That’s a simple example I’ve shared, but things like this happen all of the time. Especially for large companies investing heavily in many different channels, the interplay between channels is constantly impacting the rest of the media plan. This is why sometimes in-flight optimizations work and sometimes they don’t. “Results can vary” some may say.
With post-campaign optimization, the goal is to analyze a campaign as soon as it finishes and get those insights over to the media team immediately so that they can build a better campaign for next time. However, we all know that is more of an ideal scenario than what’s really happening. What really happens is that it can take weeks to get the post-campaign numbers, aggregate them, analyze them, and derive insights.
And the bigger the marketing organization, the slower this process is. For example, there might be a separate analyst team outside of the media team. So, not only does it take time to do the number-crunching and insights building, but then a meeting needs to get scheduled to relay the information to the media folks. Armed with those insights, the media team needs to use what is basically now second-hand information to better plan and buy.
If there’s an agency involved—or even just more layers to an in-house organization of people who need to see & sign-off on insights before they are shared with the media buyers—it pushes the timeline out even further. Sometimes there’s even back-and-forth discussion over the best way to interpret and utilize the insights which add even more time to the chain.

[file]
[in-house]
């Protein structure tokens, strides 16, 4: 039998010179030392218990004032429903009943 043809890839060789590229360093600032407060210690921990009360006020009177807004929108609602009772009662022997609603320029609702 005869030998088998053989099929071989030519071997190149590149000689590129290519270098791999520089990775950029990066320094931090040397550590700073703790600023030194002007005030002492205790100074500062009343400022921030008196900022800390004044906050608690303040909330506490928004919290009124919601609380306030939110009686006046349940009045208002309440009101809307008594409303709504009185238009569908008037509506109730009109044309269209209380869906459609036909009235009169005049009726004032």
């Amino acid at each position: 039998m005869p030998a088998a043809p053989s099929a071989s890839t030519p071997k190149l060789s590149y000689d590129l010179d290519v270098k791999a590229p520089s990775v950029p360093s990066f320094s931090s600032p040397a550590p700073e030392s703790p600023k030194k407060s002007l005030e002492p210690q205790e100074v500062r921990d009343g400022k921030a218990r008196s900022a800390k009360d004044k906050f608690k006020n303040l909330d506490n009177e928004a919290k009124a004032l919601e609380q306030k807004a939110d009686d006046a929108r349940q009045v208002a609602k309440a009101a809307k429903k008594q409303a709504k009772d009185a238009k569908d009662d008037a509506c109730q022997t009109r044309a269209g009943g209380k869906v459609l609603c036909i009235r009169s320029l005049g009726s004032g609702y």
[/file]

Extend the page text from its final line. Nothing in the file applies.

Thus, the problem sometimes with post-campaign optimization is that by the time the insights get to the people who plan campaigns, the next campaign has already started and so the insights are [hopefully] applied to the campaign that follows. In the case of long campaigns, marketers might not get to use the post-campaign insights from the Spring program until the Fall program because the Summer campaign will have already been planned and begun by the time the insights get to them.
A shift in thinking: pre-campaign measurement can improve performance